When Jane Withersteen rose from that storm of wrath and prayer for help she was serene, calm, sure--a changed woman. She would do her duty as she saw it, live her life as her own truth guided her. She might never be able to marry a man of her choice, but she certainly never would become the wife of Tull. Her churchmen might take her cattle and horses, ranges and fields, her corrals and stables, the house of Withersteen and the water that nourished the village of Cottonwoods; but they could not force her to marry Tull, they could not change her decision or break her spirit. Once resigned to further loss, and sure of herself, Jane Withersteen attained a peace of mind that had not been hers for a year. She forgave Tull, and felt a melancholy regret over what she knew he considered duty, irrespective of his personal feeling for her. First of all, Tull, as he was a man, wanted her for himself; and secondly, he hoped to save her and her riches for his church. She did not believe that Tull had been actuated solely by his minister's zeal to save her soul. She doubted her interpretation of one of his dark sayings--that if she were lost to him she might as well be lost to heaven. Jane Withersteen's common sense took arms against the binding limits of her religion; and she doubted that her Bishop, whom she had been taught had direct communication with God--would damn her soul for refusing to marry a Mormon. As for Tull and his churchmen, when they had harassed her, perhaps made her poor, they would find her unchangeable, and then she would get back most of what she had lost. So she reasoned, true at last to her faith in all men, and in their ultimate goodness.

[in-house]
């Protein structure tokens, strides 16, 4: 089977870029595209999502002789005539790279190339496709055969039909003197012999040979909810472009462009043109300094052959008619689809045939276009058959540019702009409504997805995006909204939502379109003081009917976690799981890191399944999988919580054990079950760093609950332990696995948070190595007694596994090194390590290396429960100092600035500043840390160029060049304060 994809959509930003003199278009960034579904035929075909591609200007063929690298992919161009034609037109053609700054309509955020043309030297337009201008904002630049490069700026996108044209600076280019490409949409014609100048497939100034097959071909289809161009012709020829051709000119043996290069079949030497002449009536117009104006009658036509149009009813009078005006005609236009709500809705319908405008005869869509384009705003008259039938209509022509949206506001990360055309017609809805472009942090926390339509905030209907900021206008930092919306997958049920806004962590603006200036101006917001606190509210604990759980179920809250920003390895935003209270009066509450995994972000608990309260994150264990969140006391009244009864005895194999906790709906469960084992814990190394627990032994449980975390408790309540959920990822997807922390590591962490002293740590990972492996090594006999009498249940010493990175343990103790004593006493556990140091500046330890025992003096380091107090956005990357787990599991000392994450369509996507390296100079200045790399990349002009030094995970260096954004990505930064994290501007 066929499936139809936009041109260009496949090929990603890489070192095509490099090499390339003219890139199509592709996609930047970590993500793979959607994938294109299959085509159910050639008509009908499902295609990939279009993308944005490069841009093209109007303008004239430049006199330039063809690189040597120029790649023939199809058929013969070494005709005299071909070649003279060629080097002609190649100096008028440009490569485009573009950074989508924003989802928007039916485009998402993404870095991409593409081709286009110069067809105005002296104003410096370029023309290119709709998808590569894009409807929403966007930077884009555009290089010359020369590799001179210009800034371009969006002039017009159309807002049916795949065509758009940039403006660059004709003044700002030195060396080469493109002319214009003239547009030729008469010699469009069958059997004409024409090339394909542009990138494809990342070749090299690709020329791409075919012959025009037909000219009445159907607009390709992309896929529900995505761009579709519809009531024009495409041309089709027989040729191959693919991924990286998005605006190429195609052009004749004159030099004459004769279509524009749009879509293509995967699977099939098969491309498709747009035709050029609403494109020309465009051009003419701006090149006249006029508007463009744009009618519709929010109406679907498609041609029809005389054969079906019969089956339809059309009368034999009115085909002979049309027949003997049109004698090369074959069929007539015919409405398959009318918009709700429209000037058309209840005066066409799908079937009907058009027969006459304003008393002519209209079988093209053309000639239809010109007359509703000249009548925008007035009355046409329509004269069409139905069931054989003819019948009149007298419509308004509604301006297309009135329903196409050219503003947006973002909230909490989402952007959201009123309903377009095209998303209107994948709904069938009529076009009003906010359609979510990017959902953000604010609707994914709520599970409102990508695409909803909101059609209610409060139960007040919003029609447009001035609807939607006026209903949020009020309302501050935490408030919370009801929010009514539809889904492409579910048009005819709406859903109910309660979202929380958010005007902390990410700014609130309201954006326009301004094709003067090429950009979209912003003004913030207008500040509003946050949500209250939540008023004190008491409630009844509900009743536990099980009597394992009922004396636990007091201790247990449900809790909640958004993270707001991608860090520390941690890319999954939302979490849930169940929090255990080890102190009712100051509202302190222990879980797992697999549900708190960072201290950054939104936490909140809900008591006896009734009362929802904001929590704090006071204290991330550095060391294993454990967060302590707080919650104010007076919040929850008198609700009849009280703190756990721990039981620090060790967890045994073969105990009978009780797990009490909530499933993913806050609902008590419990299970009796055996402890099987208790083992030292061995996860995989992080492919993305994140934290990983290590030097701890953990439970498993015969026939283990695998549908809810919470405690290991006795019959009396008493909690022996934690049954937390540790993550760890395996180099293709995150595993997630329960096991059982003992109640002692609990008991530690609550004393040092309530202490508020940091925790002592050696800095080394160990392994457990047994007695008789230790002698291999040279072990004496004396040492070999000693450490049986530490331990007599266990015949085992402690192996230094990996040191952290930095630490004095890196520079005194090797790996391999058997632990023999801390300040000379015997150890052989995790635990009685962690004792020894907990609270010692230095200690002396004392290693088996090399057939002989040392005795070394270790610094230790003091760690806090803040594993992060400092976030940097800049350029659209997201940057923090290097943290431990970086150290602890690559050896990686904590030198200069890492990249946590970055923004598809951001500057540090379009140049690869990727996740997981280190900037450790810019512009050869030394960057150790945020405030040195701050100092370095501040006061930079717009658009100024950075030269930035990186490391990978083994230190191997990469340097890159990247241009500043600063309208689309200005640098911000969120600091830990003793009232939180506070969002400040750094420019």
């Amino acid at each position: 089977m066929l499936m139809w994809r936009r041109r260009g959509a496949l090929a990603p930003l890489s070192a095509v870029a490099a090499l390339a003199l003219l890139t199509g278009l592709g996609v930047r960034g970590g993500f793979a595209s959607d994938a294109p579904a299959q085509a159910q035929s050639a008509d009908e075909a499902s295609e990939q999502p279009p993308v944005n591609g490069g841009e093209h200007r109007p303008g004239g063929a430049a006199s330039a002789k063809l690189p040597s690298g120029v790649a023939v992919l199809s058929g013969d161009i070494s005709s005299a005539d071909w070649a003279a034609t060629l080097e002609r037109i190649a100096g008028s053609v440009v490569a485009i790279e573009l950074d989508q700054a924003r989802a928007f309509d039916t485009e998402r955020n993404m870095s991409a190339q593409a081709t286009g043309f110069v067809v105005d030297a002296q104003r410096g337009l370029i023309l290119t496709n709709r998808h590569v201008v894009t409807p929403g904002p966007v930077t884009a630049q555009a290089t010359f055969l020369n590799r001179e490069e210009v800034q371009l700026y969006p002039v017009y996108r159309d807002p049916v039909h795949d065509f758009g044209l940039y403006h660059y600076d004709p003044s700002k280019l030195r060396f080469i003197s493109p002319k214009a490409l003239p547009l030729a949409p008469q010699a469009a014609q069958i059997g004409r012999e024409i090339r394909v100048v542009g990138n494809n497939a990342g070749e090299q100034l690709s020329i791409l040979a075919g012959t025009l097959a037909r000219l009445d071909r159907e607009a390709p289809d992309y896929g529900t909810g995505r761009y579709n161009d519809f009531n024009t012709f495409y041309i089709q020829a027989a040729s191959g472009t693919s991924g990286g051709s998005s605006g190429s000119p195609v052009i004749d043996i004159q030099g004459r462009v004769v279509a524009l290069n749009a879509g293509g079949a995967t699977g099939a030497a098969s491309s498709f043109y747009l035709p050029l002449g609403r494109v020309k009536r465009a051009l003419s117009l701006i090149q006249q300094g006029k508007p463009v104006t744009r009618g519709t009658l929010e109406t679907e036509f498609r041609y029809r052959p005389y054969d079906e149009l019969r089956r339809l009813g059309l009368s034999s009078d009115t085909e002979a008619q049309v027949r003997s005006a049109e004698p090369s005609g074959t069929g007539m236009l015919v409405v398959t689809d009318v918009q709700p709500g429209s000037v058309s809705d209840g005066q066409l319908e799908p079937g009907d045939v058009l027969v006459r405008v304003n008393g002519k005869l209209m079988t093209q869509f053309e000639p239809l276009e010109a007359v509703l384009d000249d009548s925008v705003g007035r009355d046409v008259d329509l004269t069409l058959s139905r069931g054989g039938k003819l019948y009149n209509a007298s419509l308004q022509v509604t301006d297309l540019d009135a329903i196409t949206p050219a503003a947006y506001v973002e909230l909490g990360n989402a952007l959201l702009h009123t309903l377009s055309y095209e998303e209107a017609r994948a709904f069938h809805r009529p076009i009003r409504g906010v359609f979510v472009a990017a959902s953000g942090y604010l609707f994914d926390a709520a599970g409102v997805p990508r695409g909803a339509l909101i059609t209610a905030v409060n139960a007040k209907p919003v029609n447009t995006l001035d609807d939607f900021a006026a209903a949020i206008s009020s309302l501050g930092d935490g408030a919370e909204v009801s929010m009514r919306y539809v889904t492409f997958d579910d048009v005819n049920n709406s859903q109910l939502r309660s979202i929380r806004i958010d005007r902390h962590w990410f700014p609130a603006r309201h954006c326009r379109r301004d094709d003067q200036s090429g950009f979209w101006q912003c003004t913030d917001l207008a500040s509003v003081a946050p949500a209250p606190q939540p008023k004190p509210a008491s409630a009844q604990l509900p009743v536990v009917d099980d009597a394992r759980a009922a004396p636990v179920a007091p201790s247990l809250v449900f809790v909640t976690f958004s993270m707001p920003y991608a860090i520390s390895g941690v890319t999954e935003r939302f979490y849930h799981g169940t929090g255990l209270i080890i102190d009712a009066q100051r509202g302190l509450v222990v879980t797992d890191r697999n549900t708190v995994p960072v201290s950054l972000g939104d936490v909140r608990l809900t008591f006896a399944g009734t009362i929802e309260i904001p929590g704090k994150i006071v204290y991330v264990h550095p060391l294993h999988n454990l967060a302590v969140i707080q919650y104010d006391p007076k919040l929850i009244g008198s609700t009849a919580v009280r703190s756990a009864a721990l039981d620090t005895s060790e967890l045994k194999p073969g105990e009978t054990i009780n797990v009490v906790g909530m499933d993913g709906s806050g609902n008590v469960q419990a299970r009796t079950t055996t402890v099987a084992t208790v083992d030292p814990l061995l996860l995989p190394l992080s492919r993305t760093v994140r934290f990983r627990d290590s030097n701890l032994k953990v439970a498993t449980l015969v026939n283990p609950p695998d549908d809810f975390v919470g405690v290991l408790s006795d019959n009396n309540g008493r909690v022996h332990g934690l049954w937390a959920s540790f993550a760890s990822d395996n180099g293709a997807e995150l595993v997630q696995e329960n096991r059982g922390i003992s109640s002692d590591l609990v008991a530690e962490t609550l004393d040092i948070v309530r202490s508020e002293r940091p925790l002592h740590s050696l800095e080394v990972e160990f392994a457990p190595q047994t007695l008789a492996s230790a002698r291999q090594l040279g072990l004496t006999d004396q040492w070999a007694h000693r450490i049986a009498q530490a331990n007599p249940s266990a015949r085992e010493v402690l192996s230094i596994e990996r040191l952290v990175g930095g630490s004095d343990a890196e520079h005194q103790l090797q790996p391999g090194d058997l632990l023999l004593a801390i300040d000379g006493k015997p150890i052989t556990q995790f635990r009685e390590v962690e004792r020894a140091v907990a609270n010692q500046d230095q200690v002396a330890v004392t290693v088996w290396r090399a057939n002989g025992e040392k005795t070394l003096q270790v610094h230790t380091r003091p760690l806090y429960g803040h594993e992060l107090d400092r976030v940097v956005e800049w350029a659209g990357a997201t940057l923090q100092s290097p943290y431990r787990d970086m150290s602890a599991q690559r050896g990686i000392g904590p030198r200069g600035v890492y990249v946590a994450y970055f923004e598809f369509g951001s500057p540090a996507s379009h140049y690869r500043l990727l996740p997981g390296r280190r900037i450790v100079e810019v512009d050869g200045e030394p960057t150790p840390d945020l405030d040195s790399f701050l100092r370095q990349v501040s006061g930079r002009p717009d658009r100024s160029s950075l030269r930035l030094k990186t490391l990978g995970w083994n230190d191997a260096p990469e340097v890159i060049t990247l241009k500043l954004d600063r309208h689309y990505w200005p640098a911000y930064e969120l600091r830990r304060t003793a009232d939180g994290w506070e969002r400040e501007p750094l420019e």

The clank of iron hoofs upon the stone courtyard drew her hurriedly from her retirement. There, beside his horse, stood Lassiter, his dark apparel and the great black gun-sheaths contrasting singularly with his gentle smile. Jane's active mind took up her interest in him and her half-determined desire to use what charm she had to foil his evident design in visiting Cottonwoods. If she could mitigate his hatred of Mormons, or at least keep him from killing more of them, not only would she be saving her people, but also be leading back this bloodspiller to some semblance of the human.
"Mornin', ma'am," he said, black sombrero in hand.
"Lassiter I'm not an old woman, or even a madam," she replied, with her bright smile. "If you can't say Miss Withersteen--call me Jane."